June 25, 2012
Project will help students plan for college, careers
CARBONDALE, Ill. -- Southern Illinois University Carbondale is part of an initiative that will help students prepare for college and careers.
The project involves creating a shared learning infrastructure online where teachers can go to connect with a wide array of free resources available to benefit their students. In addition to materials that focus on traditional academic skills, the website will include information and links that identify the skills and traits necessary for students to succeed in science, technology, engineering and mathematics (STEM) fields.
The state of Illinois received $42 million through the federal government’s “Race to the Top” initiative, with the funding focused on nine STEM education pathways. The funding comes from the U.S. Department of Education, with additional funding for the development of a Shared Learning Collaborative from the Bill and Melinda Gates Foundation and the Carnegie Corporation of New York.
The project’s goal is to empower students by helping them more easily explore academic and career opportunities and interests in nine key areas: energy; finance; health science; information technology; research and development; architecture and construction; agriculture, food and natural resources; manufacturing; and transportation, distribution and logistics.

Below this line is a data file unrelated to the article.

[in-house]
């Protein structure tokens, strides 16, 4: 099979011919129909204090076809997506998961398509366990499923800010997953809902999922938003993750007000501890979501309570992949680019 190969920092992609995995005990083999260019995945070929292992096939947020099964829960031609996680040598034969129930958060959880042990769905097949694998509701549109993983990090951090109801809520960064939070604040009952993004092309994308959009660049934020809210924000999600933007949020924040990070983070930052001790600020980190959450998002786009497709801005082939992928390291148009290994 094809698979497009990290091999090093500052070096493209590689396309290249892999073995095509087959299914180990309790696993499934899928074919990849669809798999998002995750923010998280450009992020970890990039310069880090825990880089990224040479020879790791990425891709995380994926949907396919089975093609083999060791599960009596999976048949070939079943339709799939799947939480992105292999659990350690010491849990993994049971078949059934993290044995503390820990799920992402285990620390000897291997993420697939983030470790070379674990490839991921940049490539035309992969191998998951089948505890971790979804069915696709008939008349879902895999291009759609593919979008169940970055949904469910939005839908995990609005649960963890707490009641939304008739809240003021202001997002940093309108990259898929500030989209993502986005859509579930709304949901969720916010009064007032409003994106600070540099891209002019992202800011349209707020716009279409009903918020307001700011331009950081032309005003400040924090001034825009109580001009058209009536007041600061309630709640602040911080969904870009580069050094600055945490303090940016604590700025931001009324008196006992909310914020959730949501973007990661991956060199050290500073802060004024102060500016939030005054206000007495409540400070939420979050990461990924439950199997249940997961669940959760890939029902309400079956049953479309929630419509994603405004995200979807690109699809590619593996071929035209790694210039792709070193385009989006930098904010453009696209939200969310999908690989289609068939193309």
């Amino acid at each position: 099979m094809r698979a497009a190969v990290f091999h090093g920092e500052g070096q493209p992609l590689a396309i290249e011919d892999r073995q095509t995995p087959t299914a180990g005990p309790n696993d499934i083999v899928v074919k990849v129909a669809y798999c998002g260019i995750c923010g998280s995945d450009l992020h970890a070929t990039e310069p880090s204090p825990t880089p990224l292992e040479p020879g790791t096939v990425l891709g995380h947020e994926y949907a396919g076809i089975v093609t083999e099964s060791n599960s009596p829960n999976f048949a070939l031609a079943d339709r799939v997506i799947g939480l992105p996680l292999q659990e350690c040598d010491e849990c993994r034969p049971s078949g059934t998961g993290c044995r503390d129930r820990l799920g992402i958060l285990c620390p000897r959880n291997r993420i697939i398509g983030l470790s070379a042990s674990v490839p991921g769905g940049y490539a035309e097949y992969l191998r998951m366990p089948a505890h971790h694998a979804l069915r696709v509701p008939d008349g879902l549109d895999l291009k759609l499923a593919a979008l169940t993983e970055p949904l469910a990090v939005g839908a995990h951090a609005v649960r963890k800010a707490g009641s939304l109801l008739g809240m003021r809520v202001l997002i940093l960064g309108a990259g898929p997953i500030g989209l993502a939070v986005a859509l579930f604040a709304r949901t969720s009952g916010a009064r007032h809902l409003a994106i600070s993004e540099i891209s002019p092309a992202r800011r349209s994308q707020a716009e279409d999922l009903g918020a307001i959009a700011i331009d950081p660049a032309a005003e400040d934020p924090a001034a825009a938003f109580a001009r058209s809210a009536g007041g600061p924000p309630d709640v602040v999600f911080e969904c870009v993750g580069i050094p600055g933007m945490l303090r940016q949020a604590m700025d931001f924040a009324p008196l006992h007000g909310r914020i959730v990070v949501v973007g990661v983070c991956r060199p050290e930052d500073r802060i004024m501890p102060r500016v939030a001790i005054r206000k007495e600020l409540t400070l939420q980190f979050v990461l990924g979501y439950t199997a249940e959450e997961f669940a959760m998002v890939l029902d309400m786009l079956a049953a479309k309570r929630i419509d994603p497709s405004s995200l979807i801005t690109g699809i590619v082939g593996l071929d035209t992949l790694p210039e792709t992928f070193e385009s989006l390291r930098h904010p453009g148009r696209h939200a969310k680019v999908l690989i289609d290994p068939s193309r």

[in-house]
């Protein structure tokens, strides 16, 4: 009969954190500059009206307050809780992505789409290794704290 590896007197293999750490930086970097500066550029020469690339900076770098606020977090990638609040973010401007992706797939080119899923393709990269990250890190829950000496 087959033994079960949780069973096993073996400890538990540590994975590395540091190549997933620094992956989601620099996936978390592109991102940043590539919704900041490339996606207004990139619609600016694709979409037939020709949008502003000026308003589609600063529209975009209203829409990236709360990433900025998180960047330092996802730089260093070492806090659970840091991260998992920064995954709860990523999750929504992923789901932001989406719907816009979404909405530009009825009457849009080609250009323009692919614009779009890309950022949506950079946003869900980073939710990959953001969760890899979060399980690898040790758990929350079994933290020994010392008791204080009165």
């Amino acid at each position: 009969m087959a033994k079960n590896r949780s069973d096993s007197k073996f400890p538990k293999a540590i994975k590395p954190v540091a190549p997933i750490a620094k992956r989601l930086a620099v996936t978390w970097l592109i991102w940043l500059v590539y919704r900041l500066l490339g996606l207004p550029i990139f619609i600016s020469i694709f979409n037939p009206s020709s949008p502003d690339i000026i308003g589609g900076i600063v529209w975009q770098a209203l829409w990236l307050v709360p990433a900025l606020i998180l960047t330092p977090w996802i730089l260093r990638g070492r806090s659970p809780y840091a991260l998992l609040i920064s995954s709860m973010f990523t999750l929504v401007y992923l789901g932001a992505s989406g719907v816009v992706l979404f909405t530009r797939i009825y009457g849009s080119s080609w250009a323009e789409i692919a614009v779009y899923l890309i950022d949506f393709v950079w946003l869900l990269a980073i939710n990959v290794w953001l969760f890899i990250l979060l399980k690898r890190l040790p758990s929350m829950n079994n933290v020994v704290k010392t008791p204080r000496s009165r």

SIU Carbondale is working with the Bloomington School District, Northern Illinois University and the University of Illinois to build a shared learning infrastructure that will provide teachers with access to open source educational materials, said John Washburn, visiting professor and director of the Center for Workforce Development.
The center, which is part of SIU Carbondale’s Workforce Education and Development department in the College of Education and Human Services, is handling the project for the University. The $169,982 grant is just the beginning for the initiative that will focus on using advances in technology infrastructure to create collaborative learning experiences.
This is the first step of a process that will involve the allocation of up to $12 million in resources for the new technology infrastructure. Washburn and Jeanne Kitchens, associate director of the Center for Workforce Development, are spearheading the work at SIU Carbondale. Thus far, the work has involved study of the potential for using open source technologies for workforce development activities and mapping a strategy for doing so.
The STEM education initiative is part of the Illinois Pathways program, which is designed to prepare students for college and careers. The program will support statewide partnerships between the public and private sectors in Learning Exchanges to better coordinate resources and planning.
There are countless free resources available online, but the idea is to bring everything together into one, easy-to-access website where teachers can find what they need to help their students prepare for college and career success, Washburn said.
“It’s going to be a one-stop access point,” he said.
The first phase of the project involved studying the design of specifications for the shared learning infrastructure. In January, the design specifications will be used to build the Shared Learning Collaborative, providing technology tools and filters for finding, interpreting, organizing and retrieving data that is important to educators, students and parents, Washburn said.
To learn more about the Illinois Pathways initiative and the STEM learning project, look online at www.illinoisworknet.com under the “Illinois Pathways” banner.